Lib Dem manifesto: what’s in it for freelance creatives
The Liberal Democrats have launched their manifesto for the May 7th general election.
The 158-page document is dividable into the following sections relevant to freelance creatives.
The main pledges with the potential to directly affect such self-employed workers are emboldened.
Lib Dem leader and Deputy PM Nick Clegg said:
· “Our mission has only just begun. You can’t build a stronger economy and a fairer society, and spread opportunity to every citizen, in five years.
· “In Government for the next five years, Liberal Democrats will continue to build a stronger economy and a fairer society with opportunity for everyone.”
· The manifesto adds: “We will continue to rebalance the tax system away from hard work and towards unearned wealth, while stamping out abusive tax avoidance”.
For the creative, cultural, media, digital and advertising sectors, the Lib Dems say they will:
· Support growth in the creative industries, including video gaming, by continuing to support the Creative Industries Council, promoting creative skills, supporting modern and flexible patent, copyright and licensing rules, and addressing the barriers to finance faced by small creative businesses.
· Complete broadband rollout to every home, and create an innovation fund to help keep local GPs, post offices and libraries open.
· Aim to double the number of businesses which hire apprentices, including by extending them to new sectors of our economy, like creative and digital industries.
· Build on the success of Tech City, Tech North and the Cambridge tech cluster with a network across the UK acting as incubators for technology companies.
· Develop cutting-edge digital skills courses for young people and the unemployed, working with private sector employers and education and training providers.
· Maintain free access to national museums and galleries, while giving these institutions greater autonomy.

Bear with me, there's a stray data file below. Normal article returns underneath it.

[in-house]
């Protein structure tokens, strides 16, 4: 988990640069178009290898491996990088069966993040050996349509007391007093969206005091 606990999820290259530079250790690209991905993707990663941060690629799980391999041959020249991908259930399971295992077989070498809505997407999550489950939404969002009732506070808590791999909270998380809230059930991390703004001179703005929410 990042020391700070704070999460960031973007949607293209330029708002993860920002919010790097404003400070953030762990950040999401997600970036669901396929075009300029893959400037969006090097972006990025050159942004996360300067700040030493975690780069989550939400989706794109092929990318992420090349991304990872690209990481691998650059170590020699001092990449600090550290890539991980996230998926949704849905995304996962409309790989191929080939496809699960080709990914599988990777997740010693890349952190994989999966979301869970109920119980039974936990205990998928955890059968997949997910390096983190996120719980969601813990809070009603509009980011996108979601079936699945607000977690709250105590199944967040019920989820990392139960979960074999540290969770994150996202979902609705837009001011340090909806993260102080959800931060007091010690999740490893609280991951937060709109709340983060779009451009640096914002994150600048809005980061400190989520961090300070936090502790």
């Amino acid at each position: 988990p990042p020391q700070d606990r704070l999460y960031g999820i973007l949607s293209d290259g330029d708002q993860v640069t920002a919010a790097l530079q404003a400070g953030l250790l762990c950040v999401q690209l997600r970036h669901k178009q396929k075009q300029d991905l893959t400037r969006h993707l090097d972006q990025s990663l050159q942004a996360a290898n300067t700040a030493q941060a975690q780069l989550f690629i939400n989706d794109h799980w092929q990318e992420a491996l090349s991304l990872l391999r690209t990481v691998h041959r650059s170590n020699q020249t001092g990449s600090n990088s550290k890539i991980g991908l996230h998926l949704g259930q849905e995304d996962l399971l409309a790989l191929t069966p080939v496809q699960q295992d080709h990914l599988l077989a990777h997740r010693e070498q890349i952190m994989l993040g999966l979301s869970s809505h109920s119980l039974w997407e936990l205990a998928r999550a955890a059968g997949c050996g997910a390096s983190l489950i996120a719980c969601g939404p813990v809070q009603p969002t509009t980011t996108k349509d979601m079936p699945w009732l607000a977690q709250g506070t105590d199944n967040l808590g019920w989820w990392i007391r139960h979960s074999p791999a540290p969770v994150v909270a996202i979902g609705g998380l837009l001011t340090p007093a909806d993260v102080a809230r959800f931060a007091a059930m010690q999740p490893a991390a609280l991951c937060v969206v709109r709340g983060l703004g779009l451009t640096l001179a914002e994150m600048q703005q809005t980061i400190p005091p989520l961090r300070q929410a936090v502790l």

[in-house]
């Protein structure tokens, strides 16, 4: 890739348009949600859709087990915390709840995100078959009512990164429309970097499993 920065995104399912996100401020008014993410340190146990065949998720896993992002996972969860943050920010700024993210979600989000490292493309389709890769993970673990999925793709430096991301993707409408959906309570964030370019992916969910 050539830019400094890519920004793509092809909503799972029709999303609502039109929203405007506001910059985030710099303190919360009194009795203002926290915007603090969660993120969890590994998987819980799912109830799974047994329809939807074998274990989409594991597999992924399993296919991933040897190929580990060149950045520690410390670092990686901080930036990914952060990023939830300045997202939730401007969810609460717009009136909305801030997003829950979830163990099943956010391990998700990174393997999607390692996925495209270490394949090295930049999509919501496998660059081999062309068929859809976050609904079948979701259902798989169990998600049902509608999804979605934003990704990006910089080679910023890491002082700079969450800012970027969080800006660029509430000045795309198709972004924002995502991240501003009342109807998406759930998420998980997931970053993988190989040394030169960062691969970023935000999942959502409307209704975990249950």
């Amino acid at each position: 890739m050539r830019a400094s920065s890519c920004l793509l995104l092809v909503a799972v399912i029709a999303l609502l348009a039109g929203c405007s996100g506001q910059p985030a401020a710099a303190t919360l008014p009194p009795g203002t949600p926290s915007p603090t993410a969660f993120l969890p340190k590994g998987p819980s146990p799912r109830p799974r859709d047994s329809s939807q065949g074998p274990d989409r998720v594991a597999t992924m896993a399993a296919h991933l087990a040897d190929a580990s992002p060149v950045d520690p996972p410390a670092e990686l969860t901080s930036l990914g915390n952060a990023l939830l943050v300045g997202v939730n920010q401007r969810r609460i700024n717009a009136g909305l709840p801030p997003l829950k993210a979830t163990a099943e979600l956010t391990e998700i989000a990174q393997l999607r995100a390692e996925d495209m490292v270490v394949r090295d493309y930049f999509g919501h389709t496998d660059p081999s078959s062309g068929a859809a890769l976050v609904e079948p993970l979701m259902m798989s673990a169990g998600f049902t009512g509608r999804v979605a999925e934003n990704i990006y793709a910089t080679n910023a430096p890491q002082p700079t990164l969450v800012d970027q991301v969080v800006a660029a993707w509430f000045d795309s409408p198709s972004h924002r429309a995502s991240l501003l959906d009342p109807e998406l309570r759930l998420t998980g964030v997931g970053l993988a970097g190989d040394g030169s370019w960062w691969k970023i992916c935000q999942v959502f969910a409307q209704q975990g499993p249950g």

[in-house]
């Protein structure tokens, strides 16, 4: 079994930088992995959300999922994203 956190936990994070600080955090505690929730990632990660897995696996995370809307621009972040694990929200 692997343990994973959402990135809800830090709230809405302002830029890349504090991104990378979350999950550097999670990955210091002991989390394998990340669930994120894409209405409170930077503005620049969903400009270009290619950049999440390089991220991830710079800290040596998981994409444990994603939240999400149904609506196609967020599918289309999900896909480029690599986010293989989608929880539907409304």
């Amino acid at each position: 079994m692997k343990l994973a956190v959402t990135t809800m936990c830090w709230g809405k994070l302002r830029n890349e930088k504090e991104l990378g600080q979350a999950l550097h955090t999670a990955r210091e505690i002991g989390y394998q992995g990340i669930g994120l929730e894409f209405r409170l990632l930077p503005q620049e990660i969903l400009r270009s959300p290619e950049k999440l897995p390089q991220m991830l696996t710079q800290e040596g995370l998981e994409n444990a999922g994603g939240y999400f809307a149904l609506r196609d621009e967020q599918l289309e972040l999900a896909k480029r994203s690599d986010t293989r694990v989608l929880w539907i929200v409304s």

· Give higher status to tourism within the Department for Culture, Media and Sport.
· Protect the independence of the BBC while ensuring the Licence Fee does not rise faster than inflation.
· Maintain Channel 4 in public ownership and protect the funding and editorial independence of Welsh language broadcasters.
· Restrict the marketing of junk food to children, including restricting TV advertising before the 9pm watershed.
· Encourage the traffic light labelling system for food products and publication of information on calorie, fat, sugar and salt content in restaurants/takeaways.
· Introduce a second Freedoms Act to protect free speech, stop heavy-handed policing and ban Mosquito devices that discriminate against young people.
· Introduce statutory public interest defences for exceptional cases where journalists may need to break the law (such as RIPA, the 2010 Bribery Act, and the 1998 Computer Misuse Act) to expose corruption or other criminal acts.
· Ensure judicial authorisation is required for the acquisition of communications data which might reveal journalists’ sources or other privileged communications, for any of the purposes allowed under RIPA; and allow journalists the opportunity to address the court before authorisation is granted, where this would not jeopardise the investigation.
· Introduce, after consultation on the detail, the changes to the 1998 Data Protection Act recommended by Lord Justice Leveson to provide a fairer balance between personal privacy and the requirements of journalism, ensuring that the position of investigative journalists is safeguarded.